September 18, 2017

Yes, please, more screen adaptations of Philip K Dick!


As we approach the release of Blade Runner 2049, we see ever more evidence of sci-fi legend—and Last Interview series participantPhilip K. Dick’s unending mutability. Writer, speculator, and drug-fueled vision-quester, Dick spent an entire career obsessed with who humans are and what they’ll become in the future. As Jonathan Lethem explains in his introduction to Dick’s Selected Stories (collected in More Alive and Less Lonely), “Dick famously posed two questions—‘What is human?’ and ‘What is real?’—and then sought to answer them in any framework he thought might suffice. By the time of his death he’d tried and discarded many dozen such frameworks. The questions remained. It is the absurd beauty of their asking that lasts.”

And if you’re alive and not a Substance-D junkie, you know that “absurd beauty” has not stayed confined to the page. With thirteen film adaptations and counting, along with scores more on radio and television, Dick is, thirty-five years after his death, a staples of science fiction media.

But for all of the praise heaped on his books, the adaptations are not always exactly faithful recreations. Take the beloved Blade Runner franchise (well, franchise?). In the book, Do Androids Dream of Electric Sheep?, protagonist Rick Deckhard’s raison d’être is to hunt androids for bounties until he can save enough money to buy himself a real, non-android pet — an ostrich. In the film, Deckhard’s motivation seems to be hunting androids while stoically lunging toward death — or, failing that, falling for android lady Rachael, perhaps because Deckard himself knows he too is an android (this is open for debate). And while these deviations are frustrating to Dickheads (their term) everywhere, they underscore a profound point about Dick’s work. His ideas are foundational in ways that his narratives may not be.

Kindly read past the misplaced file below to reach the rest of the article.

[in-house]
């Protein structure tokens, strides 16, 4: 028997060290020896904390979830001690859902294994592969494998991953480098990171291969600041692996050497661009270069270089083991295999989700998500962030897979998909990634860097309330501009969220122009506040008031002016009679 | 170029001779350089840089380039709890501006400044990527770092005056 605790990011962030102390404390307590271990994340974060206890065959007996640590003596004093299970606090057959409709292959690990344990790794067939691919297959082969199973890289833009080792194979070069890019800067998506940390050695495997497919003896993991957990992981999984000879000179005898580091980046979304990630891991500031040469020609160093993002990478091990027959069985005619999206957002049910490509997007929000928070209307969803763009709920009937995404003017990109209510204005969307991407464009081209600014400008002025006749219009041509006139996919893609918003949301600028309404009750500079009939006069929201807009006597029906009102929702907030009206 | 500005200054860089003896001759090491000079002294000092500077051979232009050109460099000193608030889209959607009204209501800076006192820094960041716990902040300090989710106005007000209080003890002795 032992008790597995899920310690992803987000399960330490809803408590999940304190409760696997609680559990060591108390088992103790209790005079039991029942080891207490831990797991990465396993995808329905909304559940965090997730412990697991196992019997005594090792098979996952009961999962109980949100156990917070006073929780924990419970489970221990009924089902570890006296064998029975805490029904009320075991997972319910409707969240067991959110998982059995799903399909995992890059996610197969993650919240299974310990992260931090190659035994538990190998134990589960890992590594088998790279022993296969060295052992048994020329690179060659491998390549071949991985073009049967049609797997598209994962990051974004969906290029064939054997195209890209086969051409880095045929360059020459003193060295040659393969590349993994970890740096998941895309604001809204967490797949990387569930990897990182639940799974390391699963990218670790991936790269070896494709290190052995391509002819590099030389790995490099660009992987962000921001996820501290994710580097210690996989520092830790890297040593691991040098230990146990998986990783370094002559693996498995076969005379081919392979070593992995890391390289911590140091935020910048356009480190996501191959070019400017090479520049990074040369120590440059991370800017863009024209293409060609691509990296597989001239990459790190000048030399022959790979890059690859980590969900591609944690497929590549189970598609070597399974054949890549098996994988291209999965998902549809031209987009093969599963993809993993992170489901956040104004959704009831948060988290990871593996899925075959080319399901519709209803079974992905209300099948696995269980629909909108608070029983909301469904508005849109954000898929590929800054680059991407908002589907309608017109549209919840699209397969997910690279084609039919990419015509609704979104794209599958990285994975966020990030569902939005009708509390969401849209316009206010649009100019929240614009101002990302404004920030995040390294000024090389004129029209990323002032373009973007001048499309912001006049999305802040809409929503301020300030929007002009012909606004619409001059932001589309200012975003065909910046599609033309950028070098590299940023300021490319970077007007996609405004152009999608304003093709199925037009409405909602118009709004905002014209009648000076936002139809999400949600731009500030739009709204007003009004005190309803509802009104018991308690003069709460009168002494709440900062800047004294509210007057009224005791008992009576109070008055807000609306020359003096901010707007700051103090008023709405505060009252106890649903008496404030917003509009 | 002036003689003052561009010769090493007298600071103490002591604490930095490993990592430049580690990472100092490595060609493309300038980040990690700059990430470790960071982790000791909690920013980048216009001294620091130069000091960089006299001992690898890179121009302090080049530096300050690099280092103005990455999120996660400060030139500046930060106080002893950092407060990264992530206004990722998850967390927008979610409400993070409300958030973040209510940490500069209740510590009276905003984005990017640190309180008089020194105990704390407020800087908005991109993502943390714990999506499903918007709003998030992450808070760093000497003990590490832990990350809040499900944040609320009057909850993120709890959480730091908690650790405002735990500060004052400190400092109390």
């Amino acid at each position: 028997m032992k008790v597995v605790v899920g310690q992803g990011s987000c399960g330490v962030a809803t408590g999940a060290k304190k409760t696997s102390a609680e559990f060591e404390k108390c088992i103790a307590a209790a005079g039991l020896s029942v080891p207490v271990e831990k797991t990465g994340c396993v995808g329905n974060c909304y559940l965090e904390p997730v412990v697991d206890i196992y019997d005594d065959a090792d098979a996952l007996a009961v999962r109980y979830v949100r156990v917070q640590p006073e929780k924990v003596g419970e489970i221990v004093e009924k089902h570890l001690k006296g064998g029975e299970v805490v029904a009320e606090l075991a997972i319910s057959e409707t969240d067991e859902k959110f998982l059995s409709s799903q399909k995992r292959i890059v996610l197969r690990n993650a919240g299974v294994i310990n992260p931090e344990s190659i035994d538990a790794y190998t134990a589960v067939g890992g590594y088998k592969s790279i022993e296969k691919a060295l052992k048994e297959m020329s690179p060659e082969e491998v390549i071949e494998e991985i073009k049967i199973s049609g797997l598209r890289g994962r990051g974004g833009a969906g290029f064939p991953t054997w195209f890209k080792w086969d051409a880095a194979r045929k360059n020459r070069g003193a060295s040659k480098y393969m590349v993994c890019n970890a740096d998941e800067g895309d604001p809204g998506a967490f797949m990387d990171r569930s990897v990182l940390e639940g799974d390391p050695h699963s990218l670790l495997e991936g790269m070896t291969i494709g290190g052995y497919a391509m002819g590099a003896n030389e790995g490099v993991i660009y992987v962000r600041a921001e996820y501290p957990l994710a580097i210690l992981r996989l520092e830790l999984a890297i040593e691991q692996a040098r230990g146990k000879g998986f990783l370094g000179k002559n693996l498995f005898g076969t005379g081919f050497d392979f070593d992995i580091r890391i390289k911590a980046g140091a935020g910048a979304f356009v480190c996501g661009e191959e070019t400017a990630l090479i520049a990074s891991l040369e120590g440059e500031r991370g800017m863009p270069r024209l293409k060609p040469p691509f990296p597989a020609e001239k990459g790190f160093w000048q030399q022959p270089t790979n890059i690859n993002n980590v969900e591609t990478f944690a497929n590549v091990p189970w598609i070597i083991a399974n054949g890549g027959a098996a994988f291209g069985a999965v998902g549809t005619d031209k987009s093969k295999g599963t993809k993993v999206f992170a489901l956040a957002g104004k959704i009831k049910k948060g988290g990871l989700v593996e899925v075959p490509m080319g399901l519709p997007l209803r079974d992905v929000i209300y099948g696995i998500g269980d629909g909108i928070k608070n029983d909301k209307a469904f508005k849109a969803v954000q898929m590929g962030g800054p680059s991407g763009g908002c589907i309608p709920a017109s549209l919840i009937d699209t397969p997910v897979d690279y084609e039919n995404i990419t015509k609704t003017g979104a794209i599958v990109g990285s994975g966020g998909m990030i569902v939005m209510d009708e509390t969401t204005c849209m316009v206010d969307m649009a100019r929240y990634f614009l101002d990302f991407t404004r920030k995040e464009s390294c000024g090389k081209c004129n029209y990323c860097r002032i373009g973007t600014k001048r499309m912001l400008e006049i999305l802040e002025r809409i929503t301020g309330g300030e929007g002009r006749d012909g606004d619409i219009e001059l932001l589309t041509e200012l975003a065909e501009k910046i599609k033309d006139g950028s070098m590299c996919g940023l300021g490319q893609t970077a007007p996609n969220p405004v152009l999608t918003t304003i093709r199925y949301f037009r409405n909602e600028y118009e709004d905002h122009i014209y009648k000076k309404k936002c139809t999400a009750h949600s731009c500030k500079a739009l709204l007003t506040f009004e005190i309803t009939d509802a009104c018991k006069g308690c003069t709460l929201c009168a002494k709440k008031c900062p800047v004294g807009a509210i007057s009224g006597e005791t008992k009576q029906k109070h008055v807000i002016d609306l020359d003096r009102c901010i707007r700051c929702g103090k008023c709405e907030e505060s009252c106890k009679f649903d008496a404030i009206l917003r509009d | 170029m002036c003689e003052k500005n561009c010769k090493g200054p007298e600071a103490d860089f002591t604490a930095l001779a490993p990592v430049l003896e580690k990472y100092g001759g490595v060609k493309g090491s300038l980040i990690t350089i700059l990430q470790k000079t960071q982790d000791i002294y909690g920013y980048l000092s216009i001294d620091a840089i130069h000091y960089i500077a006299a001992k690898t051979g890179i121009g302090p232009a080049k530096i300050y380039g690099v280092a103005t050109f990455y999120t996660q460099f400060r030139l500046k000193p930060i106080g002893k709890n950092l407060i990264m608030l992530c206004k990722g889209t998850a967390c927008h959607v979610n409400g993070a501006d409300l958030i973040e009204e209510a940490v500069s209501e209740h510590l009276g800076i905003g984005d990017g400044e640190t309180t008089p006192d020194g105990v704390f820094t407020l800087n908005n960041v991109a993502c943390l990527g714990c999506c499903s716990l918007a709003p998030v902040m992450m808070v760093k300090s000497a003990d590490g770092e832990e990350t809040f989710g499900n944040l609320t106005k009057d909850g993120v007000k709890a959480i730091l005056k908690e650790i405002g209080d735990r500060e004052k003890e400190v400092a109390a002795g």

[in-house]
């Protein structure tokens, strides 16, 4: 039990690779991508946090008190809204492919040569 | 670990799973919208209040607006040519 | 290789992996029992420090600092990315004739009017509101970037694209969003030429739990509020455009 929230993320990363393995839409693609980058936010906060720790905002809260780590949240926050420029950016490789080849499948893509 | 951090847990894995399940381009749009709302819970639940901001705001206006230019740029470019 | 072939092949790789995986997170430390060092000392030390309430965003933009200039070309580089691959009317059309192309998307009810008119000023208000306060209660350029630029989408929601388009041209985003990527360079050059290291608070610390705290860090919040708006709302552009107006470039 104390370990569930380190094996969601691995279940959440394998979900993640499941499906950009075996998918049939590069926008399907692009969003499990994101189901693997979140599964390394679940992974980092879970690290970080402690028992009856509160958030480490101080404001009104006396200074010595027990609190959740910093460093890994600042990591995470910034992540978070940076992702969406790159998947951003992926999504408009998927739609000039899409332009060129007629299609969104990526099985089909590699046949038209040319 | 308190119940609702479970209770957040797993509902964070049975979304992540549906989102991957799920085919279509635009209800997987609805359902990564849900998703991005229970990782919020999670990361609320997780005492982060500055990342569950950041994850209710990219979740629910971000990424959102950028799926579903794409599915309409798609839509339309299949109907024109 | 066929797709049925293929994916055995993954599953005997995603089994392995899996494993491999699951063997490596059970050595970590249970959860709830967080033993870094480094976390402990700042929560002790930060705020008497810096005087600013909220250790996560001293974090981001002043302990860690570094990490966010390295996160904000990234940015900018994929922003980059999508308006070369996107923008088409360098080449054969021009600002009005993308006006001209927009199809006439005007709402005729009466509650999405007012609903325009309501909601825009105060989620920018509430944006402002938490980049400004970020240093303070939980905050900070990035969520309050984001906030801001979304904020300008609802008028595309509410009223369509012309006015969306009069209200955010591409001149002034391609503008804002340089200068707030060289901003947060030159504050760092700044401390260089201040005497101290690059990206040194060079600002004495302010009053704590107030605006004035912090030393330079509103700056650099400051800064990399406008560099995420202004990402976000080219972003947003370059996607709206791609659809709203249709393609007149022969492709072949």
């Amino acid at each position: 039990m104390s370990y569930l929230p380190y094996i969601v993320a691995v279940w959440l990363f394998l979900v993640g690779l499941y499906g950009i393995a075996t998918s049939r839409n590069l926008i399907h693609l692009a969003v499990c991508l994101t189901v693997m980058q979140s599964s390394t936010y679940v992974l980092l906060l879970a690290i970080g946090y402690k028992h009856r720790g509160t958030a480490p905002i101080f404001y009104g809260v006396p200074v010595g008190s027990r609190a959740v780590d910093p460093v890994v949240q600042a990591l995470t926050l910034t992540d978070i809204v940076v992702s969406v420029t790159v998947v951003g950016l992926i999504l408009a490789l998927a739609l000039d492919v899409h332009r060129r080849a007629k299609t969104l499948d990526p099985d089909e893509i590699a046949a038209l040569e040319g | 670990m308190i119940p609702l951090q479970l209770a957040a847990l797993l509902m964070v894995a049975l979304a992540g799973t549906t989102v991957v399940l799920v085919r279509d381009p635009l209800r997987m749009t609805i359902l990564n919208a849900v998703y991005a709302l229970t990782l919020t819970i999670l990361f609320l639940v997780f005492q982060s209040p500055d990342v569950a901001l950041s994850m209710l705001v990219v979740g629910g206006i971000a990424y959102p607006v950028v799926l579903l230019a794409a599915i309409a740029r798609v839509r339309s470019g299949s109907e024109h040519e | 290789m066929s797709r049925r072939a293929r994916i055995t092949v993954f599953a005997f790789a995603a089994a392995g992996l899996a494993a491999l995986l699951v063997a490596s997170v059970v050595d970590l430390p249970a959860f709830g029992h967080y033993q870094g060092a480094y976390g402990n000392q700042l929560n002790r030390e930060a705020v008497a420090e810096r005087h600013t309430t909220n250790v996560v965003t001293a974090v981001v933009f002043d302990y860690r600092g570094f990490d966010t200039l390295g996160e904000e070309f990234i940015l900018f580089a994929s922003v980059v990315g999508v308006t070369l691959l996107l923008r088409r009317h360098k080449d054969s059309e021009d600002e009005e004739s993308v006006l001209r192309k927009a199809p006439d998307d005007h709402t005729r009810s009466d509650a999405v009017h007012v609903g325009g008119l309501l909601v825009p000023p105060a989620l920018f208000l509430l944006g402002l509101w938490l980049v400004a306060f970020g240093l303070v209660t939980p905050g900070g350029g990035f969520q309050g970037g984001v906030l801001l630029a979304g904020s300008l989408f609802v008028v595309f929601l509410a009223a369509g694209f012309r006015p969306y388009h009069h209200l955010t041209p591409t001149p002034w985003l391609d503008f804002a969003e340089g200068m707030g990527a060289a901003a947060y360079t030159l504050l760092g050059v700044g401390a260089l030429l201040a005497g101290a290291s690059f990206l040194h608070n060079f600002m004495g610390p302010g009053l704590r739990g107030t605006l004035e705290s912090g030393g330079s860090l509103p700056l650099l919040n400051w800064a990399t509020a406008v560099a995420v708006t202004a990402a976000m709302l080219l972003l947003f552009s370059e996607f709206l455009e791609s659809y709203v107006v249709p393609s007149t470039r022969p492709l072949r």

As David Barnett explained last week in the Guardian:

There’s a sparseness to [Dick’s] prose, for sure, and some of his dialogue is clunky and awkward. He certainly doesn’t have the narrative flair of contemporaries such as Ray Bradbury. But what PKD had, and what Hollywood has known for decades and TV is switching on to now, was ideas.

And those ideas are due to be fleshed out in a number of forthcoming and still-running adaptations: a Channel 4 series of dramas based on some of his short stories; Blade Runner 2049; a yet-unnamed animated Blade Runner film by anime legend Shinichirō Watanabe; a long-awaited telling of Ubik; and more seasons of The Man in the High Castle.




Peter Clark is a former Melville House sales manager.